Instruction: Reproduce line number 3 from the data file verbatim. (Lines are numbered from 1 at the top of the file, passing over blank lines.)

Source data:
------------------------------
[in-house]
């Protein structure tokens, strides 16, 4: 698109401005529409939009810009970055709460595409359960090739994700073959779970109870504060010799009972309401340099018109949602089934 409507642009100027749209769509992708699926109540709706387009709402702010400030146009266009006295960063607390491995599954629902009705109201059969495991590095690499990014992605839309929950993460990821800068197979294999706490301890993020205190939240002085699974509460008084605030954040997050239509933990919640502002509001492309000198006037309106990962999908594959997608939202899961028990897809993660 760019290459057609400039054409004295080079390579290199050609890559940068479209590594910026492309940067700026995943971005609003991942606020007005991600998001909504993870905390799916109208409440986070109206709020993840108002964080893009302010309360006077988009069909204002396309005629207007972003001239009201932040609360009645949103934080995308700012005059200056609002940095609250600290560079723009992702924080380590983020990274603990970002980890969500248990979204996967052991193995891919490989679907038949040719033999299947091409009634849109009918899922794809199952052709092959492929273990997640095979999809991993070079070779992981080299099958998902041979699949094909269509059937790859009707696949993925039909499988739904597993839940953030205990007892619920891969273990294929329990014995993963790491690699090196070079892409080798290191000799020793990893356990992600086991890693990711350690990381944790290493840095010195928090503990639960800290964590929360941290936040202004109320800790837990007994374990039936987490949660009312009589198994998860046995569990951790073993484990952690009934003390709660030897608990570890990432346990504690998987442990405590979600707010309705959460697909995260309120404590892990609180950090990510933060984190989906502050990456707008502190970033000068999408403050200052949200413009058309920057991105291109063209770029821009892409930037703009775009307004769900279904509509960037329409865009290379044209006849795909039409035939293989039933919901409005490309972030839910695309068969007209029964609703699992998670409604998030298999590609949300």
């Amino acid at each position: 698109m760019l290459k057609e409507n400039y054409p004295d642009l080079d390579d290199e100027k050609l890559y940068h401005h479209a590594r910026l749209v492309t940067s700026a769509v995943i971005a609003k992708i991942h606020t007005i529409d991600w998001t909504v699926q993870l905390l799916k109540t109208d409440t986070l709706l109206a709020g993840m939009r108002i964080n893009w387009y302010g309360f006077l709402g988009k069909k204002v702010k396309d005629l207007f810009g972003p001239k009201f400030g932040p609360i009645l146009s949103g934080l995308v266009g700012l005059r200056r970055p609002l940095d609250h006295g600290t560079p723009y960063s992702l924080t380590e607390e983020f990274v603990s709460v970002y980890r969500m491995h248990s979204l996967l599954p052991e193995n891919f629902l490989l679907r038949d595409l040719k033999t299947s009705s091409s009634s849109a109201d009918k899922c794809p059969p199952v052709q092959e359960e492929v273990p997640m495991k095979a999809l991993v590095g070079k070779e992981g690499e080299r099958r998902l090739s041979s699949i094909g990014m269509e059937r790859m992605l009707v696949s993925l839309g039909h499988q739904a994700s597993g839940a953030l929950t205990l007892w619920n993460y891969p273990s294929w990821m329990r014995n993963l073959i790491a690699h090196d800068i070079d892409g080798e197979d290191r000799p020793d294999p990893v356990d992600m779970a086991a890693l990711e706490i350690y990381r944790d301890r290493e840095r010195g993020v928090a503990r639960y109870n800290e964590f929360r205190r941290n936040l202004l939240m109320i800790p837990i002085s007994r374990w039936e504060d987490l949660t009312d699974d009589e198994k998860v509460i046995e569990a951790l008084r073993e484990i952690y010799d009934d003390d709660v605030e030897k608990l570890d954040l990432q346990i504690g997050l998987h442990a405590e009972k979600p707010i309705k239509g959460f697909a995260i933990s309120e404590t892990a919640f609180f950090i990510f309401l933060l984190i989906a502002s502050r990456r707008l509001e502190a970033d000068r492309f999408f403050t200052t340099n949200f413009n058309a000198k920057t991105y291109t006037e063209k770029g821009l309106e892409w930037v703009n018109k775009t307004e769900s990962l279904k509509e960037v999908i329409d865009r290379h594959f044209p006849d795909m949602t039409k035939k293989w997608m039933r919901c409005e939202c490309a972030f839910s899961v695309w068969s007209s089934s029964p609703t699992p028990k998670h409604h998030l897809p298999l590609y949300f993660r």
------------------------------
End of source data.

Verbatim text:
């Amino acid at each position: 698109m760019l290459k057609e409507n400039y054409p004295d642009l080079d390579d290199e100027k050609l890559y940068h401005h479209a590594r910026l749209v492309t940067s700026a769509v995943i971005a609003k992708i991942h606020t007005i529409d991600w998001t909504v699926q993870l905390l799916k109540t109208d409440t986070l709706l109206a709020g993840m939009r108002i964080n893009w387009y302010g309360f006077l709402g988009k069909k204002v702010k396309d005629l207007f810009g972003p001239k009201f400030g932040p609360i009645l146009s949103g934080l995308v266009g700012l005059r200056r970055p609002l940095d609250h006295g600290t560079p723009y960063s992702l924080t380590e607390e983020f990274v603990s709460v970002y980890r969500m491995h248990s979204l996967l599954p052991e193995n891919f629902l490989l679907r038949d595409l040719k033999t299947s009705s091409s009634s849109a109201d009918k899922c794809p059969p199952v052709q092959e359960e492929v273990p997640m495991k095979a999809l991993v590095g070079k070779e992981g690499e080299r099958r998902l090739s041979s699949i094909g990014m269509e059937r790859m992605l009707v696949s993925l839309g039909h499988q739904a994700s597993g839940a953030l929950t205990l007892w619920n993460y891969p273990s294929w990821m329990r014995n993963l073959i790491a690699h090196d800068i070079d892409g080798e197979d290191r000799p020793d294999p990893v356990d992600m779970a086991a890693l990711e706490i350690y990381r944790d301890r290493e840095r010195g993020v928090a503990r639960y109870n800290e964590f929360r205190r941290n936040l202004l939240m109320i800790p837990i002085s007994r374990w039936e504060d987490l949660t009312d699974d009589e198994k998860v509460i046995e569990a951790l008084r073993e484990i952690y010799d009934d003390d709660v605030e030897k608990l570890d954040l990432q346990i504690g997050l998987h442990a405590e009972k979600p707010i309705k239509g959460f697909a995260i933990s309120e404590t892990a919640f609180f950090i990510f309401l933060l984190i989906a502002s502050r990456r707008l509001e502190a970033d000068r492309f999408f403050t200052t340099n949200f413009n058309a000198k920057t991105y291109t006037e063209k770029g821009l309106e892409w930037v703009n018109k775009t307004e769900s990962l279904k509509e960037v999908i329409d865009r290379h594959f044209p006849d795909m949602t039409k035939k293989w997608m039933r919901c409005e939202c490309a972030f839910s899961v695309w068969s007209s089934s029964p609703t699992p028990k998670h409604h998030l897809p298999l590609y949300f993660r």